Food allergy research: eating out behaviours
Posted: 20 March 2014 | The Food Standards Agency | No comments yet
The FSA has commissioned a topical new study on understanding the choices and eating behaviours of food allergic and intolerant consumers when eating out…
The FSA has commissioned a topical new study on understanding the choices and eating behaviours of food allergic and intolerant consumers when eating out.
From 13 December 2014, food businesses, including delis and restaurants, will be required to provide information on the presence of fourteen allergens if used as deliberate ingredients in foods that are not pre-packed.
This is because allergen rules within the EU Food Information Regulation (EU FIC) come into force. However, there is flexibility as to how this information is provided that this study will explore.
The fourteen allergens as listed in the EU FIC are cereals containing gluten, crustaceans, molluscs, eggs, fish, peanuts, nuts, soya, milk, celery, mustard, sesame, lupin, and sulphur dioxide at levels above 10mg/kg or 10 mg/litre.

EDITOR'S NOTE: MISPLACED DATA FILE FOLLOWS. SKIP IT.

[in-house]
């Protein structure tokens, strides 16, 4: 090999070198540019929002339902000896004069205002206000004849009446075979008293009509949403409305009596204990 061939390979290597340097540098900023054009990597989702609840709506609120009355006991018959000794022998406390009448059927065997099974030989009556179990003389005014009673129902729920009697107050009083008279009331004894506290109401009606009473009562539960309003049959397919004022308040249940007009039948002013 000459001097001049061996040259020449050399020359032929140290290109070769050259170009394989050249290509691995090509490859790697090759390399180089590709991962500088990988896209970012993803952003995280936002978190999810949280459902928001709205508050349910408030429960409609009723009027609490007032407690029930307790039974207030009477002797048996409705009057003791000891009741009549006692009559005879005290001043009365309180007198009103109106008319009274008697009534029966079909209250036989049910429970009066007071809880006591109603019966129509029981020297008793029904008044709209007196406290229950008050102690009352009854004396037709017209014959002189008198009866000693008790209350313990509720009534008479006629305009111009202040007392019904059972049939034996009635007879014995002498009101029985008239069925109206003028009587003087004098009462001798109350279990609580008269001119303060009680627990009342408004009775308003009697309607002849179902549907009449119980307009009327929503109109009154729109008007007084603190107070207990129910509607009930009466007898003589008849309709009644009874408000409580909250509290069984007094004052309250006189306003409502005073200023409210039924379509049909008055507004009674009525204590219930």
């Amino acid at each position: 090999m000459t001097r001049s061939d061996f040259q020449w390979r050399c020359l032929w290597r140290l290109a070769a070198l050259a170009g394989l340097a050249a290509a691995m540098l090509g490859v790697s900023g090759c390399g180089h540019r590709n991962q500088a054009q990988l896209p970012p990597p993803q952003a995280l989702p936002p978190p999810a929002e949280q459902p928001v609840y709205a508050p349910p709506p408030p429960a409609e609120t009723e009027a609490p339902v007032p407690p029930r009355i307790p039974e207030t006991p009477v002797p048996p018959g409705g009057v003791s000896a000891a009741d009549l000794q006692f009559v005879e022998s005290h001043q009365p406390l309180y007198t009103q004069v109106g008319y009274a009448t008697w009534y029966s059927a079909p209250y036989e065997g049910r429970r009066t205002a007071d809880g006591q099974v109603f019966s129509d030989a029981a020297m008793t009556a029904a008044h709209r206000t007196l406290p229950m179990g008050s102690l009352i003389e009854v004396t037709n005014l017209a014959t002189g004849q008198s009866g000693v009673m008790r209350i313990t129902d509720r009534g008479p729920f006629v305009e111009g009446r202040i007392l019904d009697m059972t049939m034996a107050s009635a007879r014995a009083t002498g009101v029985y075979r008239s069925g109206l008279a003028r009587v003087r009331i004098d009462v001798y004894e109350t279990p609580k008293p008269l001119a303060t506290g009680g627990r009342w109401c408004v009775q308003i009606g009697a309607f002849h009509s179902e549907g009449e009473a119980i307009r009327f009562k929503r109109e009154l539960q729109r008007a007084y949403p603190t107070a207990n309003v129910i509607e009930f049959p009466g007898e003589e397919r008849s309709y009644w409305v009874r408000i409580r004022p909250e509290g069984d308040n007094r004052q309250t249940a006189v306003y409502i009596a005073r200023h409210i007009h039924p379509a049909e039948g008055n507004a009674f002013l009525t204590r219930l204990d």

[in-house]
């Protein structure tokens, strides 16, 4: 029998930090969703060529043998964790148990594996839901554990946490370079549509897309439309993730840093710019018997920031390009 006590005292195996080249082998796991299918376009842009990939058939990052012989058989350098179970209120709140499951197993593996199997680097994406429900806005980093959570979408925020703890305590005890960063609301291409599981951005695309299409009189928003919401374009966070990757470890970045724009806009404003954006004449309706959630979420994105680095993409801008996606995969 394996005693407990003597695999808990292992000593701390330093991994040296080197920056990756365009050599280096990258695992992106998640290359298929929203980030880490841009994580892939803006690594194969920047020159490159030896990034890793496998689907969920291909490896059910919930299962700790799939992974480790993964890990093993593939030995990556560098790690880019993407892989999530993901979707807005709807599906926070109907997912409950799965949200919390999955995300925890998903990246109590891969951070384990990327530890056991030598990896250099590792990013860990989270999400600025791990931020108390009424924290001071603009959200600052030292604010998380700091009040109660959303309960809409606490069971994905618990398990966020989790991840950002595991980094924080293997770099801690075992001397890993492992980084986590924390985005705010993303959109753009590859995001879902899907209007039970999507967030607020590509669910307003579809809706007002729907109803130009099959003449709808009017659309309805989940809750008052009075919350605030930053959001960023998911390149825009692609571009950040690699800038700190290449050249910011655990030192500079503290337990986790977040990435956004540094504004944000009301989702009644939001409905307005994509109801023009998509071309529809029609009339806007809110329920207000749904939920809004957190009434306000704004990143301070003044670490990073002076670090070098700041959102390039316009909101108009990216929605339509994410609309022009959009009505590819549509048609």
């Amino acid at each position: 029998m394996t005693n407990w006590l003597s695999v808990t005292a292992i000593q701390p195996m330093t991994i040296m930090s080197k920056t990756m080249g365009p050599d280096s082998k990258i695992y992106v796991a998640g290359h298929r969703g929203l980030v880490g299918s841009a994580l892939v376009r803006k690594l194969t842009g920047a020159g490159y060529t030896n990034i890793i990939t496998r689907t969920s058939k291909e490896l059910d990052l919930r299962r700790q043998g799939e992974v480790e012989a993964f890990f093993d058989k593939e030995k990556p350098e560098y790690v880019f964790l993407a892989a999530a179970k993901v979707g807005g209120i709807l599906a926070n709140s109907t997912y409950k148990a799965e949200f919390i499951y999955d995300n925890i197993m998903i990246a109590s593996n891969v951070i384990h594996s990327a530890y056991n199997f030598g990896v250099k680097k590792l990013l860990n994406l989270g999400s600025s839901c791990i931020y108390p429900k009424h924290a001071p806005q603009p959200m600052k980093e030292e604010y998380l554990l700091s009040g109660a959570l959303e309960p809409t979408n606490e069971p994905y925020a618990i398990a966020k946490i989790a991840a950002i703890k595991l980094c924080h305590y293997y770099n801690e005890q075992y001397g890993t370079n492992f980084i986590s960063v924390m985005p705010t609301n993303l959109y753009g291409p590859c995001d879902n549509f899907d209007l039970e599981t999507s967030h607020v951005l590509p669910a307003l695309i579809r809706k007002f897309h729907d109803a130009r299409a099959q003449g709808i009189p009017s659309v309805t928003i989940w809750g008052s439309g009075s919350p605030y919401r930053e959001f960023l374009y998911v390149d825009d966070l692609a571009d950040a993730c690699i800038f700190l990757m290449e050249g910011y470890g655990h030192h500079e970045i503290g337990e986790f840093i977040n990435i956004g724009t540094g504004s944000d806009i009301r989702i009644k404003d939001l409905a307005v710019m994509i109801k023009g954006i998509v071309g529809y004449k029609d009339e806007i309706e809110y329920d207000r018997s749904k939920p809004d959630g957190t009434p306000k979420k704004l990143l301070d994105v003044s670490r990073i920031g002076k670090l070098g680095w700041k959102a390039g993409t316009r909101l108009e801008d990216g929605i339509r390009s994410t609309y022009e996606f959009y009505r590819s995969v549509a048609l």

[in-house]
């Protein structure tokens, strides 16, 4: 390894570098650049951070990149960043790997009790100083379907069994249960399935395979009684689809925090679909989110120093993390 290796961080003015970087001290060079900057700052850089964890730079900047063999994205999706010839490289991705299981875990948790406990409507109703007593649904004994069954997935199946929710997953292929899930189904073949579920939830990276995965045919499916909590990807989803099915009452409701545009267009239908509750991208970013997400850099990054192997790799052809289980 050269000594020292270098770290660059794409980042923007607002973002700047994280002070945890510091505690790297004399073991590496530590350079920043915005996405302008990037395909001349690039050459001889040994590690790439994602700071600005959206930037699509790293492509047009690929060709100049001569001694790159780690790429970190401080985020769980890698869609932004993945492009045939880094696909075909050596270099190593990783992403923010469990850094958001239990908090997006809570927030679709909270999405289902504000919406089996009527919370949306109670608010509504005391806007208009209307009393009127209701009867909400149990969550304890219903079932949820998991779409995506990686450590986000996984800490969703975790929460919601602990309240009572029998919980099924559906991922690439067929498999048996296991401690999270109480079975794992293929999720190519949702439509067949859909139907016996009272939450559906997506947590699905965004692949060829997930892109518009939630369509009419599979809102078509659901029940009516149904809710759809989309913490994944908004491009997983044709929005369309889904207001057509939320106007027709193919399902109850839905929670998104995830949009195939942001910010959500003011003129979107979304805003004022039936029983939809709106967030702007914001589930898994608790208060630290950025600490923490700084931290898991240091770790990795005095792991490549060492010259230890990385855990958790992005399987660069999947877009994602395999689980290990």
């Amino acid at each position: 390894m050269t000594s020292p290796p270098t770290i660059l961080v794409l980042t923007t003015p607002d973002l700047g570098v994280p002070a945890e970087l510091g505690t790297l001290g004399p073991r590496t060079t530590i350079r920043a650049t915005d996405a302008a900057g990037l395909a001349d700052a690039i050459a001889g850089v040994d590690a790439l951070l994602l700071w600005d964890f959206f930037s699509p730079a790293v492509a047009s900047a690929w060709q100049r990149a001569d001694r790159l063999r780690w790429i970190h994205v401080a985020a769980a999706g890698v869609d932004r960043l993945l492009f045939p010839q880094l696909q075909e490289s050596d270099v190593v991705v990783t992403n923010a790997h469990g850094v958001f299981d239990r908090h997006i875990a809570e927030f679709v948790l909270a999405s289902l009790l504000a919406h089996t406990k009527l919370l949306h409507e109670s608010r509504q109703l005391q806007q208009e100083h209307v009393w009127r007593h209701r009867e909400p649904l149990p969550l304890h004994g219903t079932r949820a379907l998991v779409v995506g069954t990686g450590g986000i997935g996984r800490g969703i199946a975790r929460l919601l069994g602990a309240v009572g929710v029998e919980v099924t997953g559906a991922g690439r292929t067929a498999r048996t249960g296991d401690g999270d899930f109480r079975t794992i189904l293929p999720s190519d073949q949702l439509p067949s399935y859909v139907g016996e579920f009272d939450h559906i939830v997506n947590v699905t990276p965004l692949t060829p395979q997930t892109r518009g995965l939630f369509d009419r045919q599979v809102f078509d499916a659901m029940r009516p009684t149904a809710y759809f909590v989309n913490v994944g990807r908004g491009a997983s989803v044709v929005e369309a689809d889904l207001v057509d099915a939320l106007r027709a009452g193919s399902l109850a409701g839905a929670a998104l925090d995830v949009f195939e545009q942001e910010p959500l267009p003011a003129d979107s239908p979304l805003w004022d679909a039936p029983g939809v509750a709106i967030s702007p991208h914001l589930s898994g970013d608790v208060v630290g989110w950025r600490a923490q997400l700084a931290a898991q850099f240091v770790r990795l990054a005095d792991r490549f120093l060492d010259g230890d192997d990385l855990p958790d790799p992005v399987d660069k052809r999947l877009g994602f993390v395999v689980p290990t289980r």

Research aims and goals
The University of Bath will be leading the work with the aim of developing an understanding of:
- the preferences of food allergic and intolerant consumers on the provision of required allergen information when buying and eating foods that are not pre-packed
- the impact that providing the allergen information for foods that are not prepacked will have on the quality of life of the food allergic and intolerant consumer before and after the regulation applies
This will help the FSA and other organisations involved with food allergy (eg charities, industry groups and professional societies) gain a better understanding of the needs of those with food allergies and intolerances when eating out of the home. This will also allow these organisations to develop clearer advice, guidance and tools, to help food businesses comply with the EU FIC’s allergen rules for foods not pre-packed and consumers in making safer food choices.